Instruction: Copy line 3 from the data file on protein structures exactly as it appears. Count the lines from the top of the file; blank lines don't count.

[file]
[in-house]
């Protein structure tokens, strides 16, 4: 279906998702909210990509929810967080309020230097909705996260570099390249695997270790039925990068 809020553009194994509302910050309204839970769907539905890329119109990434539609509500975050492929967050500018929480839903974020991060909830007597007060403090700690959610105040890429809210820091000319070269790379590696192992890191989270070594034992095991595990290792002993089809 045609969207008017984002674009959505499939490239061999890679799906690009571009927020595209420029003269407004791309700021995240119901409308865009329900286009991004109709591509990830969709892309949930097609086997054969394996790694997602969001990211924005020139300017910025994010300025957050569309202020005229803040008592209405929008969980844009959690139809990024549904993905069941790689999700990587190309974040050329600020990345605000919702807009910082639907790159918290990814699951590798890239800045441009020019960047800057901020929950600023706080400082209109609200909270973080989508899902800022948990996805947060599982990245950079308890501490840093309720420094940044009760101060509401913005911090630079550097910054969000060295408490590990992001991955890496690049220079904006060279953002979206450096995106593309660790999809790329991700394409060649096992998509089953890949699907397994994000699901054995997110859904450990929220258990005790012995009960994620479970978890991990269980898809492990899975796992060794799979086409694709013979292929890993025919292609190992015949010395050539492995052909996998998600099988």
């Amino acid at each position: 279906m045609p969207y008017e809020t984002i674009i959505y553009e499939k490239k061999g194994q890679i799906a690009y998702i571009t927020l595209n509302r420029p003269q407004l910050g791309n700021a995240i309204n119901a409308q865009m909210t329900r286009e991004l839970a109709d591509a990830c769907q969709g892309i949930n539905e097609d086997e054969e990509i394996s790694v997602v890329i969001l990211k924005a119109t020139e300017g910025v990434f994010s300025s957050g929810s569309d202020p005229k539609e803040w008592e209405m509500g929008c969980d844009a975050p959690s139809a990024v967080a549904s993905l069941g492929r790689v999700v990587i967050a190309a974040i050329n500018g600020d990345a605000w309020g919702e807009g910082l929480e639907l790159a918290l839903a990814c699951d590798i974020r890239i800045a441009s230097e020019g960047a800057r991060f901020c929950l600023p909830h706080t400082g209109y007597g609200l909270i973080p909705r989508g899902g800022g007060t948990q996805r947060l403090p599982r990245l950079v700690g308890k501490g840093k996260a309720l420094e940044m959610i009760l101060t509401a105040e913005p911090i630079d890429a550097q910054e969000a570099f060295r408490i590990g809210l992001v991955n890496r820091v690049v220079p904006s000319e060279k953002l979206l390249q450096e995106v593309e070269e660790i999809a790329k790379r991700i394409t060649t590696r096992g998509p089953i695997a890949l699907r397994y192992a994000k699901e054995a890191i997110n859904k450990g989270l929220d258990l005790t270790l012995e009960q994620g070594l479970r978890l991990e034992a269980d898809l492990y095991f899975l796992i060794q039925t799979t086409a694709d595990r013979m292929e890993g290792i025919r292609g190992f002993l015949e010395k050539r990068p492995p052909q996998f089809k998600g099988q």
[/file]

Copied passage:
């Amino acid at each position: 279906m045609p969207y008017e809020t984002i674009i959505y553009e499939k490239k061999g194994q890679i799906a690009y998702i571009t927020l595209n509302r420029p003269q407004l910050g791309n700021a995240i309204n119901a409308q865009m909210t329900r286009e991004l839970a109709d591509a990830c769907q969709g892309i949930n539905e097609d086997e054969e990509i394996s790694v997602v890329i969001l990211k924005a119109t020139e300017g910025v990434f994010s300025s957050g929810s569309d202020p005229k539609e803040w008592e209405m509500g929008c969980d844009a975050p959690s139809a990024v967080a549904s993905l069941g492929r790689v999700v990587i967050a190309a974040i050329n500018g600020d990345a605000w309020g919702e807009g910082l929480e639907l790159a918290l839903a990814c699951d590798i974020r890239i800045a441009s230097e020019g960047a800057r991060f901020c929950l600023p909830h706080t400082g209109y007597g609200l909270i973080p909705r989508g899902g800022g007060t948990q996805r947060l403090p599982r990245l950079v700690g308890k501490g840093k996260a309720l420094e940044m959610i009760l101060t509401a105040e913005p911090i630079d890429a550097q910054e969000a570099f060295r408490i590990g809210l992001v991955n890496r820091v690049v220079p904006s000319e060279k953002l979206l390249q450096e995106v593309e070269e660790i999809a790329k790379r991700i394409t060649t590696r096992g998509p089953i695997a890949l699907r397994y192992a994000k699901e054995a890191i997110n859904k450990g989270l929220d258990l005790t270790l012995e009960q994620g070594l479970r978890l991990e034992a269980d898809l492990y095991f899975l796992i060794q039925t799979t086409a694709d595990r013979m292929e890993g290792i025919r292609g190992f002993l015949e010395k050539r990068p492995p052909q996998f089809k998600g099988q």